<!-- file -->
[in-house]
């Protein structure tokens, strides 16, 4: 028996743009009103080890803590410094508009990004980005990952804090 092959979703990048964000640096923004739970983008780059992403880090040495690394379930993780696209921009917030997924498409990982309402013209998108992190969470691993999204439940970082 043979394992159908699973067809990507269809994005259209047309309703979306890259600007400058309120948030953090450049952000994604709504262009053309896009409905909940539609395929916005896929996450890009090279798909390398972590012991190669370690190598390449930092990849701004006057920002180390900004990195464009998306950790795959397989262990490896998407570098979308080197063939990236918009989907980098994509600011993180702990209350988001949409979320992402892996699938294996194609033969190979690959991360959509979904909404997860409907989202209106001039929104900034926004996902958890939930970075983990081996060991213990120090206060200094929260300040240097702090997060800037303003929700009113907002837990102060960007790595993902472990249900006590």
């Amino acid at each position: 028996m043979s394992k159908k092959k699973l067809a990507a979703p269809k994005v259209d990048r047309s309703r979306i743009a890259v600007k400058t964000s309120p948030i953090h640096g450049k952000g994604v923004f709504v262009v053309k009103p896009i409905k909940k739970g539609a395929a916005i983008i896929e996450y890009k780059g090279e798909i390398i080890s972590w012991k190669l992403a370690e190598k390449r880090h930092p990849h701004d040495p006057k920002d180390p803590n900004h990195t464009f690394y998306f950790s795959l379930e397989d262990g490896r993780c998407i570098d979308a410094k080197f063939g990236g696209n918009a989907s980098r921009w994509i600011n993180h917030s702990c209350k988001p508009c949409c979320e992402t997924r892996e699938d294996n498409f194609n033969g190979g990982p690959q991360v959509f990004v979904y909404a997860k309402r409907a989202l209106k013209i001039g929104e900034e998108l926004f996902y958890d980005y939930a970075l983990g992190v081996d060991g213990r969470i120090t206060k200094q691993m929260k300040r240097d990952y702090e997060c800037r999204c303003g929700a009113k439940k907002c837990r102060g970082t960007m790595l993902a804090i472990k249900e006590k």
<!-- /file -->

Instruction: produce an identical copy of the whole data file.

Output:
[in-house]
């Protein structure tokens, strides 16, 4: 028996743009009103080890803590410094508009990004980005990952804090 092959979703990048964000640096923004739970983008780059992403880090040495690394379930993780696209921009917030997924498409990982309402013209998108992190969470691993999204439940970082 043979394992159908699973067809990507269809994005259209047309309703979306890259600007400058309120948030953090450049952000994604709504262009053309896009409905909940539609395929916005896929996450890009090279798909390398972590012991190669370690190598390449930092990849701004006057920002180390900004990195464009998306950790795959397989262990490896998407570098979308080197063939990236918009989907980098994509600011993180702990209350988001949409979320992402892996699938294996194609033969190979690959991360959509979904909404997860409907989202209106001039929104900034926004996902958890939930970075983990081996060991213990120090206060200094929260300040240097702090997060800037303003929700009113907002837990102060960007790595993902472990249900006590």
């Amino acid at each position: 028996m043979s394992k159908k092959k699973l067809a990507a979703p269809k994005v259209d990048r047309s309703r979306i743009a890259v600007k400058t964000s309120p948030i953090h640096g450049k952000g994604v923004f709504v262009v053309k009103p896009i409905k909940k739970g539609a395929a916005i983008i896929e996450y890009k780059g090279e798909i390398i080890s972590w012991k190669l992403a370690e190598k390449r880090h930092p990849h701004d040495p006057k920002d180390p803590n900004h990195t464009f690394y998306f950790s795959l379930e397989d262990g490896r993780c998407i570098d979308a410094k080197f063939g990236g696209n918009a989907s980098r921009w994509i600011n993180h917030s702990c209350k988001p508009c949409c979320e992402t997924r892996e699938d294996n498409f194609n033969g190979g990982p690959q991360v959509f990004v979904y909404a997860k309402r409907a989202l209106k013209i001039g929104e900034e998108l926004f996902y958890d980005y939930a970075l983990g992190v081996d060991g213990r969470i120090t206060k200094q691993m929260k300040r240097d990952y702090e997060c800037r999204c303003g929700a009113k439940k907002c837990r102060g970082t960007m790595l993902a804090i472990k249900e006590k």